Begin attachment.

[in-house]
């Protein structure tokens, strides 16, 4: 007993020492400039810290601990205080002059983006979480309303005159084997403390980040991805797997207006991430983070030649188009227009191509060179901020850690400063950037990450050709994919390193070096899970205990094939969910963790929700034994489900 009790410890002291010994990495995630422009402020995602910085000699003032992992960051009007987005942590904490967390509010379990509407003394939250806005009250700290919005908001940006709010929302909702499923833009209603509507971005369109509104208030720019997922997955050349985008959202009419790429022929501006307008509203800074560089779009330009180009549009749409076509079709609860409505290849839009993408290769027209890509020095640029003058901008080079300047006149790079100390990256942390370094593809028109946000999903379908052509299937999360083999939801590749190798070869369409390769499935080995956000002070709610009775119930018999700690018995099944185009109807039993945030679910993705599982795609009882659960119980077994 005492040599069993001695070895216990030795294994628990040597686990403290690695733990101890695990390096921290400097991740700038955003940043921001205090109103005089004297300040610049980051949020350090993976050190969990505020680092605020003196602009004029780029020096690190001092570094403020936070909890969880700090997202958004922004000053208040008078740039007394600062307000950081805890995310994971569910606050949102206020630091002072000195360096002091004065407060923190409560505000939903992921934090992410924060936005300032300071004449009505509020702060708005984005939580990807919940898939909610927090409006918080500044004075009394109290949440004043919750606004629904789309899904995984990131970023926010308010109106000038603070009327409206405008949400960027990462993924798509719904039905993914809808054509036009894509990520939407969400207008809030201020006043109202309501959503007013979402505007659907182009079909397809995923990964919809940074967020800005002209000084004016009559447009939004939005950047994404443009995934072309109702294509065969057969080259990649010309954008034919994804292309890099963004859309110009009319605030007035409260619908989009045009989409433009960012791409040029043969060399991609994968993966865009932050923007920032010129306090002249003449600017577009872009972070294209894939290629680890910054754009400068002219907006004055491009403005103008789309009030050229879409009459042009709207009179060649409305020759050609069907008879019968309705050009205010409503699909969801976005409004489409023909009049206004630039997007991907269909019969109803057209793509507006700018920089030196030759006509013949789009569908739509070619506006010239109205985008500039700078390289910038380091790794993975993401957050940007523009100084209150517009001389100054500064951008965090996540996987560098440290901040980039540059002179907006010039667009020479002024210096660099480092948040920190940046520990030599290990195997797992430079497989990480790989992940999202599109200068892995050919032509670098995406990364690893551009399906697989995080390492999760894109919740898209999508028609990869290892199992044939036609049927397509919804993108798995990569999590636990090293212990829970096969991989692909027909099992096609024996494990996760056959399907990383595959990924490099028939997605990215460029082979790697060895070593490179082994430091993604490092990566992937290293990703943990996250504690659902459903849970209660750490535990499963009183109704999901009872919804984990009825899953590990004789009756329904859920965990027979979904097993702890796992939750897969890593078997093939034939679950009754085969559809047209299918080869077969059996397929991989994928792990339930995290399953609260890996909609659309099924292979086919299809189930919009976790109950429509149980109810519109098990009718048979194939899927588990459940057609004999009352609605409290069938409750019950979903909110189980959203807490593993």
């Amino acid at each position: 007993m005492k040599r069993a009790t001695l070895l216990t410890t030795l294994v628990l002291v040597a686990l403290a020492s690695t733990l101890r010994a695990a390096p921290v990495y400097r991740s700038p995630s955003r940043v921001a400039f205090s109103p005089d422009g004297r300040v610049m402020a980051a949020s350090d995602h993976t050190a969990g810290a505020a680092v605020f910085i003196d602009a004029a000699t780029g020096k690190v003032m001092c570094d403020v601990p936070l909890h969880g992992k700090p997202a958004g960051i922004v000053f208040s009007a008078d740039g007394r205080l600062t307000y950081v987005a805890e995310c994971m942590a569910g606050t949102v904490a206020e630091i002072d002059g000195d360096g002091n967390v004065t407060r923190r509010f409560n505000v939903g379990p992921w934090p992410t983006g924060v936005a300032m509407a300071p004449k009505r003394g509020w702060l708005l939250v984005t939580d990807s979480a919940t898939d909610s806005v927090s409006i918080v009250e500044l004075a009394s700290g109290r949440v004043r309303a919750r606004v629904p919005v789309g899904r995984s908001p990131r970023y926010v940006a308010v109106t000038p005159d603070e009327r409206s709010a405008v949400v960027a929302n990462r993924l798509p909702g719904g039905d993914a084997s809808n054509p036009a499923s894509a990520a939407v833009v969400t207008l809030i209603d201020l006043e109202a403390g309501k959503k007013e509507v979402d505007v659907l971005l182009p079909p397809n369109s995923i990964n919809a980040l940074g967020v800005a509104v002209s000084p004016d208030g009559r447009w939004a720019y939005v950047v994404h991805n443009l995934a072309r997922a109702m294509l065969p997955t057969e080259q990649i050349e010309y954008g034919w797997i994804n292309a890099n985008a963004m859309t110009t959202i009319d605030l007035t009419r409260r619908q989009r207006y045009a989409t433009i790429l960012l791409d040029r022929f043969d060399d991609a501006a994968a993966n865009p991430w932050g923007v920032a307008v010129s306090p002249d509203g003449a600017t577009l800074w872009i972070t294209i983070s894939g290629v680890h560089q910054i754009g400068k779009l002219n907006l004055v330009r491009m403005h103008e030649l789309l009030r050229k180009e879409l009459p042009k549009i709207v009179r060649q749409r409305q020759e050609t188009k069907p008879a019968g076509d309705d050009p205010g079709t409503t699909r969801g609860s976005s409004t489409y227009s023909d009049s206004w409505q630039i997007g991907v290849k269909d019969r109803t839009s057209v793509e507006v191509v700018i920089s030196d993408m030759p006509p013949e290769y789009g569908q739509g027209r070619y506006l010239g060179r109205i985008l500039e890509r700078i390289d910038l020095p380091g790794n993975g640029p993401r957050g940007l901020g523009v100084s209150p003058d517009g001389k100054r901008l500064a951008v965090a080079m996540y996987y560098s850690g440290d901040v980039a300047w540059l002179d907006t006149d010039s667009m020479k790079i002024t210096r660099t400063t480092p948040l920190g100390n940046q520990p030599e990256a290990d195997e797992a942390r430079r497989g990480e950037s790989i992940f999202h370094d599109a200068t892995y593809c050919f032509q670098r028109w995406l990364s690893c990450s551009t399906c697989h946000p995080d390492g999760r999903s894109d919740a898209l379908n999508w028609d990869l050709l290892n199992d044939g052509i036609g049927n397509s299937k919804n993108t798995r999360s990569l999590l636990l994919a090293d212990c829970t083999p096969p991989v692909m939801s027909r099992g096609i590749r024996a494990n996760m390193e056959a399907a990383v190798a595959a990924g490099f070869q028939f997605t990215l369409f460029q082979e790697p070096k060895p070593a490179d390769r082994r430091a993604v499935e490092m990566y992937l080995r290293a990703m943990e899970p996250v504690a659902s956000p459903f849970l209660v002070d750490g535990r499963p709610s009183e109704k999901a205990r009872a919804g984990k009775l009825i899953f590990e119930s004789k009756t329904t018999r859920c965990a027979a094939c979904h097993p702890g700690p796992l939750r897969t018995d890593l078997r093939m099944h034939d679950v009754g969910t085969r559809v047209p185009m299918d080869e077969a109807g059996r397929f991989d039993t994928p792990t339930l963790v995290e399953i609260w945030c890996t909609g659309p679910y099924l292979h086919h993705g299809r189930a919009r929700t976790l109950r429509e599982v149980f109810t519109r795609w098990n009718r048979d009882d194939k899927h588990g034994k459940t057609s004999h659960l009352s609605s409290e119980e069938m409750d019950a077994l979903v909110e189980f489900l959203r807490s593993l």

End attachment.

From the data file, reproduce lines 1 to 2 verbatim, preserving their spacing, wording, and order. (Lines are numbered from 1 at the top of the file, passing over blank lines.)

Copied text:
[in-house]
């Protein structure tokens, strides 16, 4: 007993020492400039810290601990205080002059983006979480309303005159084997403390980040991805797997207006991430983070030649188009227009191509060179901020850690400063950037990450050709994919390193070096899970205990094939969910963790929700034994489900 009790410890002291010994990495995630422009402020995602910085000699003032992992960051009007987005942590904490967390509010379990509407003394939250806005009250700290919005908001940006709010929302909702499923833009209603509507971005369109509104208030720019997922997955050349985008959202009419790429022929501006307008509203800074560089779009330009180009549009749409076509079709609860409505290849839009993408290769027209890509020095640029003058901008080079300047006149790079100390990256942390370094593809028109946000999903379908052509299937999360083999939801590749190798070869369409390769499935080995956000002070709610009775119930018999700690018995099944185009109807039993945030679910993705599982795609009882659960119980077994 005492040599069993001695070895216990030795294994628990040597686990403290690695733990101890695990390096921290400097991740700038955003940043921001205090109103005089004297300040610049980051949020350090993976050190969990505020680092605020003196602009004029780029020096690190001092570094403020936070909890969880700090997202958004922004000053208040008078740039007394600062307000950081805890995310994971569910606050949102206020630091002072000195360096002091004065407060923190409560505000939903992921934090992410924060936005300032300071004449009505509020702060708005984005939580990807919940898939909610927090409006918080500044004075009394109290949440004043919750606004629904789309899904995984990131970023926010308010109106000038603070009327409206405008949400960027990462993924798509719904039905993914809808054509036009894509990520939407969400207008809030201020006043109202309501959503007013979402505007659907182009079909397809995923990964919809940074967020800005002209000084004016009559447009939004939005950047994404443009995934072309109702294509065969057969080259990649010309954008034919994804292309890099963004859309110009009319605030007035409260619908989009045009989409433009960012791409040029043969060399991609994968993966865009932050923007920032010129306090002249003449600017577009872009972070294209894939290629680890910054754009400068002219907006004055491009403005103008789309009030050229879409009459042009709207009179060649409305020759050609069907008879019968309705050009205010409503699909969801976005409004489409023909009049206004630039997007991907269909019969109803057209793509507006700018920089030196030759006509013949789009569908739509070619506006010239109205985008500039700078390289910038380091790794993975993401957050940007523009100084209150517009001389100054500064951008965090996540996987560098440290901040980039540059002179907006010039667009020479002024210096660099480092948040920190940046520990030599290990195997797992430079497989990480790989992940999202599109200068892995050919032509670098995406990364690893551009399906697989995080390492999760894109919740898209999508028609990869290892199992044939036609049927397509919804993108798995990569999590636990090293212990829970096969991989692909027909099992096609024996494990996760056959399907990383595959990924490099028939997605990215460029082979790697060895070593490179082994430091993604490092990566992937290293990703943990996250504690659902459903849970209660750490535990499963009183109704999901009872919804984990009825899953590990004789009756329904859920965990027979979904097993702890796992939750897969890593078997093939034939679950009754085969559809047209299918080869077969059996397929991989994928792990339930995290399953609260890996909609659309099924292979086919299809189930919009976790109950429509149980109810519109098990009718048979194939899927588990459940057609004999009352609605409290069938409750019950979903909110189980959203807490593993």